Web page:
Thomas More's Utopia Holds a Special Place Term Paper

Pages: 10 (3266 words)  ·  Bibliography Sources: ≈ 23  ·  File: .docx  ·  Level: College Senior  ·  Topic: Literature

Thomas More's Utopia holds a special place in both literature and history. The book is a unique exercise of imagination that culminates in a science-fiction like vision of the ideal society. It also, however, reveals More's development of a social and religious consciousness that would eventually be responsible for his death and martyrdom. Still, "The actual configuration of the Utopia described in the second part of More's volume may seem on the surface to be devoid of reference to institutions historically prevalent in Christendom. Yet the dramatic setting for Hythloday's opportunity to recount what he saw in Utopia is a conversation that takes place just after More has come from mass at Norte Dame, 'the most beautiful and most popular church in Antwerp.'" Additionally, the philosophy and politics evident in his utopia reveal their close relationship to Augustinian values. In short, the book exposes More's individual perspective regarding European society, which lays the foundation for communism, and his deep reverence for the traditional hierarchies of Christianity that so many have come to associate with his trial and beheading. The two perspectives appear irreconcilable, but More's idealism and pragmatism come together by understanding his philosophical motivations for each.Buy full Download Microsoft Word File paper
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Thomas More was born on February 7, 1478, in the historical setting of European expansion and subsequent enlightenment. At the age of six he traveled to London to attend St. Anthony's -- a grammar school in which he studied Latin. In 1492 he was nominated by Archbishop John Morton to study at Canterbury College and was exposed for the first time to the writings of Aristotle and Plato. The following year More left college to study law at New Inn, London, and he proved quite adept at the subject. "At Lincoln's Inn More's study of law involves the belief that judicial decisions are ultimately grounded in divine authority and as such foundational to human society." This constitutes the foundation for More's premise that law holds an essential position concerning the governance of man in that it is handed down from authority, and therefore, supersedes private or personal judgments regarding individuals' actions. More eventually became associated with the Carthusian Church in 1501, where he lectured on Augustine's City of God. Four years later he decided to enter the public arena and married his first wife, Jane, who died at the age of twenty-two; More married again only one month following her death.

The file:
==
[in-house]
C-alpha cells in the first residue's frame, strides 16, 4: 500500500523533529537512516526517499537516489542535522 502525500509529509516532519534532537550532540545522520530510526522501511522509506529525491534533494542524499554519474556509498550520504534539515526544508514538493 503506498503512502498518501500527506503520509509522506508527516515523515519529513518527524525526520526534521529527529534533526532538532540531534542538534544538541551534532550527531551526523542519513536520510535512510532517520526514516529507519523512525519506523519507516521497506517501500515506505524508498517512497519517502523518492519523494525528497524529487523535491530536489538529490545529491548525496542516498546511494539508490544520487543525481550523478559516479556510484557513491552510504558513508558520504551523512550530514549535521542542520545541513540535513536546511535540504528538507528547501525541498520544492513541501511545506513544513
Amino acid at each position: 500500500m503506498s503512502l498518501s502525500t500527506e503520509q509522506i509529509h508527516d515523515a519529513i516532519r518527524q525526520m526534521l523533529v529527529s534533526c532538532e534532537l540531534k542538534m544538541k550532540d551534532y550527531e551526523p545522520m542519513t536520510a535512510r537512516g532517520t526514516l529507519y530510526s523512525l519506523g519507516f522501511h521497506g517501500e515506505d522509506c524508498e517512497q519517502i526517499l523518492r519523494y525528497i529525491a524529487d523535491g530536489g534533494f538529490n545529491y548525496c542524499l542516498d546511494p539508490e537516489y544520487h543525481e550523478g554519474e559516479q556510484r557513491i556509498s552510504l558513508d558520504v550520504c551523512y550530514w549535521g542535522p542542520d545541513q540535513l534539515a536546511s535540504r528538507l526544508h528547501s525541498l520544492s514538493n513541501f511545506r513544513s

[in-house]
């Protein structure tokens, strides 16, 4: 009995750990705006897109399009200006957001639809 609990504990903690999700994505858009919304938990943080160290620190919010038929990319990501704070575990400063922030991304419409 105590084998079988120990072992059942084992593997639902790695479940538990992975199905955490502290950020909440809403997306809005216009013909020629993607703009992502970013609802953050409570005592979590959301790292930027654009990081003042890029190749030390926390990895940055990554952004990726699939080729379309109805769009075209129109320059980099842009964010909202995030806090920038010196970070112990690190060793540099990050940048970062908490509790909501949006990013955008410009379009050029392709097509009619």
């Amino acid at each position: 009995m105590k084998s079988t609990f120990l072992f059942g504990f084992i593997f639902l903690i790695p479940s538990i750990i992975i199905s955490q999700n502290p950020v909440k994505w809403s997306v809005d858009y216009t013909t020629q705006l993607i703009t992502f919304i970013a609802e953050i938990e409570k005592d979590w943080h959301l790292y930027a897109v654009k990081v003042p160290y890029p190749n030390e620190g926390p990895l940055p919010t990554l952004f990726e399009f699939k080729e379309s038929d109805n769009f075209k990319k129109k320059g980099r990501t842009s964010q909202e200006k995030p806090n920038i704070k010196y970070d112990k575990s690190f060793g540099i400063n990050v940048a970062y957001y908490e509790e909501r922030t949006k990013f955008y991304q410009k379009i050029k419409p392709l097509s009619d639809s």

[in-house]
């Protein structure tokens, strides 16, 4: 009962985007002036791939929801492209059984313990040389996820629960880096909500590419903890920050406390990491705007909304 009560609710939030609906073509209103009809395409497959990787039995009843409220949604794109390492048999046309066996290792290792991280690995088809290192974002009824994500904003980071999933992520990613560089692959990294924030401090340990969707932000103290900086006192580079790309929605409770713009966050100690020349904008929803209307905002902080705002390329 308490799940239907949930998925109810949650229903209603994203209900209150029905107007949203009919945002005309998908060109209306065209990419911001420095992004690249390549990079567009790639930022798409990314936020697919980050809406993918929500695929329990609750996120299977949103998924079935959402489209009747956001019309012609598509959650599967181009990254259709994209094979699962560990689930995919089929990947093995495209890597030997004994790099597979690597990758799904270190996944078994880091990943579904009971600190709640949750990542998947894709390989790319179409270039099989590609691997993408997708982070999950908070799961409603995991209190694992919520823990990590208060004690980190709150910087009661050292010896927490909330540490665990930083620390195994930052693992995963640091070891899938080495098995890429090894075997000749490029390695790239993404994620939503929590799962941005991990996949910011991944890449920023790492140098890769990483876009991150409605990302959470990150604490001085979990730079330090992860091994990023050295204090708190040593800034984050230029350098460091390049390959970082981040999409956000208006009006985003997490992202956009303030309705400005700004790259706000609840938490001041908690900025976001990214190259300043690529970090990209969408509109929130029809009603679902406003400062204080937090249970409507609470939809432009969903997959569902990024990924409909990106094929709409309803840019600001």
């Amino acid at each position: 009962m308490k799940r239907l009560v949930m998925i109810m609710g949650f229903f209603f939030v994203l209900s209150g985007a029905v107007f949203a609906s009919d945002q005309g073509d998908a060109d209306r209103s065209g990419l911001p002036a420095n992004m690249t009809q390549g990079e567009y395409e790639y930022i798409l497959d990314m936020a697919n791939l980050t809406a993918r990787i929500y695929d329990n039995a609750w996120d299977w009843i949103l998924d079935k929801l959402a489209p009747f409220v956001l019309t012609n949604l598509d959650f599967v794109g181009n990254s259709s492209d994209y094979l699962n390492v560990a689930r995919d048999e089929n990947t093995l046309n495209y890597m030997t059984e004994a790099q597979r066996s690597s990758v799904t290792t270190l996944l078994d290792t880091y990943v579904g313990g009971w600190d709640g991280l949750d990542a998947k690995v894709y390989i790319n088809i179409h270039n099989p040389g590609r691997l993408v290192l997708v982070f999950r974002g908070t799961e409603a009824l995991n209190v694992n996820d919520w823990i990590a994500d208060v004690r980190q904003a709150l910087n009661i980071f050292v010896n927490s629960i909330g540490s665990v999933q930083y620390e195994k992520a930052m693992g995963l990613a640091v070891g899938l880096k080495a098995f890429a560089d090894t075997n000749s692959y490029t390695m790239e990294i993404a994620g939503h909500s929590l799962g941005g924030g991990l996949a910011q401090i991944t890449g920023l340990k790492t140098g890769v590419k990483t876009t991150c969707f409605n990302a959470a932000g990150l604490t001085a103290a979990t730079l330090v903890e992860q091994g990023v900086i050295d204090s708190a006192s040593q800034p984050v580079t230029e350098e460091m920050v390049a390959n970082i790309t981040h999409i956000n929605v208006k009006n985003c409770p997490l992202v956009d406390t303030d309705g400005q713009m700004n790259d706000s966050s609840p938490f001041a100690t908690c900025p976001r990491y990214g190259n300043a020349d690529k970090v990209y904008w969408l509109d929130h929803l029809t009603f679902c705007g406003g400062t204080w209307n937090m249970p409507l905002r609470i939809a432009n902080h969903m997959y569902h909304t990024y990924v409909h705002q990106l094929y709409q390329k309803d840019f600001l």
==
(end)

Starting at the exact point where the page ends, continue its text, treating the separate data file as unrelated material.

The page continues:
By 1515 More had began his work on Utopia. It was originally conceived during his travels to Bruges and Antwerp, as he was working to negotiate a number of commercial and diplomatic treaties. The setting for Utopia very much mirrors the historical setting, and its social consequences, that More found himself in. Obviously, the New World had only recently been discovered, and Europeans were coming to recognize the fact that their knowledge of the world was far more limited than they had originally perceived. Additionally, Martin Luther was seeding the protestant reformation in western Europe, which would partially justify King Henry VIII's decision to break with the Catholic Church, and illustrate More's clear moral and religious difficulties in accepting the movement. Essentially, this accounts for More's theoretical notion that a utopian civilization could exist somewhere in the unknown regions of the world. "In it a traveler, Raphael Hythloday, gives an account of the people of Utopia, which he claims he encountered while journeying through the new world with Amerigo Vespucci." In many respects, the society envisioned in the work is analogous to English society; however, it is free of the corruptions, vices, and greed that More saw in his homeland. It is placed within a recognizable historical context in an effort to grant additional credence to More's notions. The book was competed in 1516, just as the protestant reformation officially began.

Notably, Martin Luther recognized many of the same corruptions of power that More did, however, his solution to the problem was far more practical than the critical assessment of society that More presented in Utopia. Just a year later, Luther would post his Ninety-Five Theses, which would reveal his position that ultimate sin can only be avoided by individual faith in the gospel, and that the Catholic Church had fundamentally lost its way. Luther's concepts identify a number of the same injustices that More relates, however, Luther offers a clearer avenue to rectification than More. Utopia is, in many ways, a satirical work that does little to assert the capability of any European nations to actually achieve the levels of peace and prosperity that Hythloday recalls.